Wednesday, 13 November 2013

Need parenting help? Call a coach

Shobita Dhar TNN 

    How do you deal with a rebellious kid? Do threats work or inducements? When should you have your first talk about sex? Is there a way to explain divorce to a child? 
    For answers to these and many other tough questions, an increasing number of newage parents are turning to coaches. This new breed of consultants, or parenting coaches, provides advice once sought primarily from mothers, grandmothers, friendly neighbours and gurus like Dr Benjamin 
Spock. “Parents no longer have the support system their parents had. The responsibility of bringing up the child falls squarely on one adult, usually the mother,” says Sonal Kothari, 42, who organizes Positive Parenting workshops in Bangalore. A molecular biologistturned-parenting coach who has lived in the US and Japan for long, Kothari moved back to India four years ago with her husband and two children. She is a certified PET (Parent Effectiveness Training) trainer and her clients are mostly techies who have lived abroad. She says that the demand for her classes, which cost Rs 8,000 for a module of eight sessions, is rising steadily. 

‘It’s all about listening to kids’ 
    Struggling parents can now turn to parenting coaches to deal with kids and their tantrums. Sushant Kalra gave up his job as a financial consultant to start the Parwarish Institute of Parenting in Delhi. His school organizes three to four workshops every week.“We grew up with an authoritative style of parenting. Now, it’s all about listening to your child,” says Kalra, who is pursuing a diploma in early childhood care and education from IGNOU. 
    Coaches range from moms whose only expertise is that they have brought up their own children to experts trained in the fundamentals of behavioural science and child psychology. 
    Dr Garima Shivhare, who teaches at a medical college in Chitrakoot, MP, and has a threeyear-old daughter, is taking a 12-session course that costs Rs 15,000 because she wants to be ready for any parenting eventuality. She attends the sessions, organized by Parwarish, on Skype.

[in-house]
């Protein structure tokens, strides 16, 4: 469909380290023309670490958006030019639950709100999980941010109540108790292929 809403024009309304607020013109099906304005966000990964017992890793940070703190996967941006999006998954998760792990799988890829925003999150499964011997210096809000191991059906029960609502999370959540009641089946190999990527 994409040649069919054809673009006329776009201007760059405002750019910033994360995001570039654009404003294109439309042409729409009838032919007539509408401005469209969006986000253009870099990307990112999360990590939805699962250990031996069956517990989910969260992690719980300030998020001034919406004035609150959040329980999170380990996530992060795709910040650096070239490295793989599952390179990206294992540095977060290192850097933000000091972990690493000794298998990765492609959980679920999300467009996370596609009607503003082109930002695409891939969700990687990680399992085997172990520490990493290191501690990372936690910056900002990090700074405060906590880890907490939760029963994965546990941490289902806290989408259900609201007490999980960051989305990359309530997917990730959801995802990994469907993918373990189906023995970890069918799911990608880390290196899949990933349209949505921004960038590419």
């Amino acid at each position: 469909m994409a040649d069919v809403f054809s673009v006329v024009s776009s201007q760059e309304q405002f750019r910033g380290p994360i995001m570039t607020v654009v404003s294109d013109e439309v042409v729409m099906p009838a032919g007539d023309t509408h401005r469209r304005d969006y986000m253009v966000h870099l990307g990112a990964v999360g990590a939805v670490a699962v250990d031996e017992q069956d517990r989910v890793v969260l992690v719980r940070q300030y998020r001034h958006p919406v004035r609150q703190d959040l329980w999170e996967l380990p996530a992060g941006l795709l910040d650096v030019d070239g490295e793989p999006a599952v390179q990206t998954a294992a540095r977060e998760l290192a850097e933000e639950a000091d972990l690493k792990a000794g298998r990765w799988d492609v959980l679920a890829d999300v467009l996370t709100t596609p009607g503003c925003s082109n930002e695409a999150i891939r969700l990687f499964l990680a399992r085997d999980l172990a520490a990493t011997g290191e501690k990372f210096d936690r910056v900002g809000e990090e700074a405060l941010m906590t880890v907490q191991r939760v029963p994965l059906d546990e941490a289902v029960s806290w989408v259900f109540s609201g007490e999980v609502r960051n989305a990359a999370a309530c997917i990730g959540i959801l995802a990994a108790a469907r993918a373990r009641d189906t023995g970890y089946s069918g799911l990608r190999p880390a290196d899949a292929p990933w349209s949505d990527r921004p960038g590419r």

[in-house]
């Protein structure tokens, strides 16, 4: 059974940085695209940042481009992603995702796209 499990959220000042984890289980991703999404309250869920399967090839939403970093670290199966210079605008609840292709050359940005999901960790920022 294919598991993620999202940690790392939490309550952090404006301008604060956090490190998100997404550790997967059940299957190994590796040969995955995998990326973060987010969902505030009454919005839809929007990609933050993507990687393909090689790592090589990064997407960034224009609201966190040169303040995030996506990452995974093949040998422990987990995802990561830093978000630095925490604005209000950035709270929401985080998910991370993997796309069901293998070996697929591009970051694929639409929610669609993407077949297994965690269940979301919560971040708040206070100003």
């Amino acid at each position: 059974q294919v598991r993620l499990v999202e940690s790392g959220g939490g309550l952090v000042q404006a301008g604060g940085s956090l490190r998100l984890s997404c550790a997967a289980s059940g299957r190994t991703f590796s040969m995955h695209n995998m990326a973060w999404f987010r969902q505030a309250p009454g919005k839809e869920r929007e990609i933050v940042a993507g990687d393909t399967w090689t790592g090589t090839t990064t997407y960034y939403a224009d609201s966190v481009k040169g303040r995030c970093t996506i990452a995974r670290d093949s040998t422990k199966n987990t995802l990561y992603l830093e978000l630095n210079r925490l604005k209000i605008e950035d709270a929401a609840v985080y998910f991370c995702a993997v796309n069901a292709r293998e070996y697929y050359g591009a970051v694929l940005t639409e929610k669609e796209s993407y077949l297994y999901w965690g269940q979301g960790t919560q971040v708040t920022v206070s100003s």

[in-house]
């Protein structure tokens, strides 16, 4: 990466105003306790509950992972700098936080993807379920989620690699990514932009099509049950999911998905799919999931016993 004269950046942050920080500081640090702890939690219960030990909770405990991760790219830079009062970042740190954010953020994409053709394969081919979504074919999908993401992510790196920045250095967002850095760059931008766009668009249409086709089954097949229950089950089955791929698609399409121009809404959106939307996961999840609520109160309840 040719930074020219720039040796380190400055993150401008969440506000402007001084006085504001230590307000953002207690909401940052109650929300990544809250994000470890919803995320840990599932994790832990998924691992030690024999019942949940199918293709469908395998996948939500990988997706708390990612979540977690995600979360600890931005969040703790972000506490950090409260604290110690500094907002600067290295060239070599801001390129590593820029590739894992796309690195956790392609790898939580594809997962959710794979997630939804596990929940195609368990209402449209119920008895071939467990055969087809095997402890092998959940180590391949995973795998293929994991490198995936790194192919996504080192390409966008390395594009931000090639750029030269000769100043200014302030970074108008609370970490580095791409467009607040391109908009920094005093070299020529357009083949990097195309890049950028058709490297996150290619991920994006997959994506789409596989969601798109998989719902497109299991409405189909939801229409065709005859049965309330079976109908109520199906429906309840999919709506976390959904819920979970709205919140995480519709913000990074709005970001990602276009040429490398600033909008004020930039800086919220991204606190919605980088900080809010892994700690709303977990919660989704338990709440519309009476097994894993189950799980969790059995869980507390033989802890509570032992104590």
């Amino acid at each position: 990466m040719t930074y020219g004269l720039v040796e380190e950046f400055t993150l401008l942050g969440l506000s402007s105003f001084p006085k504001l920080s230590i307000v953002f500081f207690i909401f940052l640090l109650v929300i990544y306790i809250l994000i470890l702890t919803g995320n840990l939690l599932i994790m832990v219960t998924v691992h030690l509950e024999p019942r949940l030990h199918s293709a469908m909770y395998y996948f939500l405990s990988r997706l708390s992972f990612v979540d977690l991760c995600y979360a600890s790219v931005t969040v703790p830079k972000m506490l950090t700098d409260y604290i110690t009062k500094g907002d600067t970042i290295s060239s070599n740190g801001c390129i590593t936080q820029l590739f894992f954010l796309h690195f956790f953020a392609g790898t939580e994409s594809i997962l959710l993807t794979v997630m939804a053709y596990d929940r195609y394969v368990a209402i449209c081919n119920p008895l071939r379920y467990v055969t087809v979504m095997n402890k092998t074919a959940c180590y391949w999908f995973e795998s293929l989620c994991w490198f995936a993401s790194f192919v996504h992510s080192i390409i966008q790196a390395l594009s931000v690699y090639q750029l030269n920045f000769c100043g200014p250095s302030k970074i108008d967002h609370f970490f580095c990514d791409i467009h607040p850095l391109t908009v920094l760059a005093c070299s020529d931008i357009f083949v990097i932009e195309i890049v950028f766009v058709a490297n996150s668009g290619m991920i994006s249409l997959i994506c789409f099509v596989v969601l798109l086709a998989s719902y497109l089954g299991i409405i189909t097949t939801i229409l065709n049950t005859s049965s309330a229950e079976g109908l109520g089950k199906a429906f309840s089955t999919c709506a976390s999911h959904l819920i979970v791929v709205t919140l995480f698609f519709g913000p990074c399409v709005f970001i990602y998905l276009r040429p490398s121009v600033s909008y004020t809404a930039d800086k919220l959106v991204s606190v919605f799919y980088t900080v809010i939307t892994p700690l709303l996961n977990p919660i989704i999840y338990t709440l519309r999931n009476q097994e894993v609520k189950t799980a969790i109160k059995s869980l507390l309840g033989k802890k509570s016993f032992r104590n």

Kothari has an interesting take on why parenting is so challenging today. “Your child needs to be social, good at studies as well as sports and well-versed in arts,” she says. This means tiger moms and dads are constantly looking for tips to improve their child’s skills and behaviour. 
    Lalita Iyer, a blogger and author of a parenting book, is dismissive of such workshops because she believes what they actually teach par
ents is how to manipulate choices for the child so that the desired outcome is what the parent wants. “For instance, if the child won’t eat his cereal, I don’t really see the point in asking him whether he would like it in a blue bowl or a green bowl. You are trying to project that you are giving a child choice, but at the end of the day, you are getting him to do what you want him to do.” 
    Esha Puri, 33, would disagree. She says her Skype sessions helped her tackle a difficult situation with her 11-year-old. Her child came back home within a few months of joining a boarding school and refused to go back. Although Puri was angry, her trainer advised her to have an honest talk with her daughter and find out the reason for her reluctance. It turned out the child was ashamed of facing her classmates after “running away from school”. Simple advice but it worked. “Sometimes, all one needs is an outsider to tell you what you probably already know.” 
    And nowhere do parents need more handholding than on how to talk about the birds and bees. The ‘children and sexuality’ workshop organized by Geniekids, a Bangalore-based learning centre for children, attracts many upper 
middle-class IT professionals. 
    The need for advice seems to stem from a desire to do a good job rather than just muddle through. While a workshop is no guarantee that one will crack the parenting code, coaches say it can make what is hard work somewhat easier.

Source:::: The Times of India, 13-11-2013, p.15,

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